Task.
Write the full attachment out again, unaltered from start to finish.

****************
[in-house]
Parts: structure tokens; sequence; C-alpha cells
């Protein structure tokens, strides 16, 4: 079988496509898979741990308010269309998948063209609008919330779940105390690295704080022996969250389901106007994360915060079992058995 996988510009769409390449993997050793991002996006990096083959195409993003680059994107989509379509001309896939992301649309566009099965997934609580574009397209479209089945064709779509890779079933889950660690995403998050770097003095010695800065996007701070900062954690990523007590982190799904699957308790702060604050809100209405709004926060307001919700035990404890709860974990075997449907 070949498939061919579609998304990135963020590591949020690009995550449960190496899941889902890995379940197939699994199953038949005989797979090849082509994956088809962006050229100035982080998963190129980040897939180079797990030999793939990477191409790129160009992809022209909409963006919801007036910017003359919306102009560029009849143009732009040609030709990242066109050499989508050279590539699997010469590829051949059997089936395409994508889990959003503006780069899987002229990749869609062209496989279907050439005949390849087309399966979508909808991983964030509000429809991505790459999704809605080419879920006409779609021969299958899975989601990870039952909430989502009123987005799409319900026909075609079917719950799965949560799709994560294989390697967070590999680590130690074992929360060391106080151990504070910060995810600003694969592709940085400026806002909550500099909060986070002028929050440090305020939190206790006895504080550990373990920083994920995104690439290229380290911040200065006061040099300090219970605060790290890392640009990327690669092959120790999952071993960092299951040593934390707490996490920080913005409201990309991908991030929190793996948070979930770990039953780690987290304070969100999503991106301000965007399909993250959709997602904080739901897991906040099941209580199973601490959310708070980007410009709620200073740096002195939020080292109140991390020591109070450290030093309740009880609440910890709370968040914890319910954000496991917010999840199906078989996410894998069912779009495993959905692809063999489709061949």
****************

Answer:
[in-house]
Parts: structure tokens; sequence; C-alpha cells
């Protein structure tokens, strides 16, 4: 079988496509898979741990308010269309998948063209609008919330779940105390690295704080022996969250389901106007994360915060079992058995 996988510009769409390449993997050793991002996006990096083959195409993003680059994107989509379509001309896939992301649309566009099965997934609580574009397209479209089945064709779509890779079933889950660690995403998050770097003095010695800065996007701070900062954690990523007590982190799904699957308790702060604050809100209405709004926060307001919700035990404890709860974990075997449907 070949498939061919579609998304990135963020590591949020690009995550449960190496899941889902890995379940197939699994199953038949005989797979090849082509994956088809962006050229100035982080998963190129980040897939180079797990030999793939990477191409790129160009992809022209909409963006919801007036910017003359919306102009560029009849143009732009040609030709990242066109050499989508050279590539699997010469590829051949059997089936395409994508889990959003503006780069899987002229990749869609062209496989279907050439005949390849087309399966979508909808991983964030509000429809991505790459999704809605080419879920006409779609021969299958899975989601990870039952909430989502009123987005799409319900026909075609079917719950799965949560799709994560294989390697967070590999680590130690074992929360060391106080151990504070910060995810600003694969592709940085400026806002909550500099909060986070002028929050440090305020939190206790006895504080550990373990920083994920995104690439290229380290911040200065006061040099300090219970605060790290890392640009990327690669092959120790999952071993960092299951040593934390707490996490920080913005409201990309991908991030929190793996948070979930770990039953780690987290304070969100999503991106301000965007399909993250959709997602904080739901897991906040099941209580199973601490959310708070980007410009709620200073740096002195939020080292109140991390020591109070450290030093309740009880609440910890709370968040914890319910954000496991917010999840199906078989996410894998069912779009495993959905692809063999489709061949």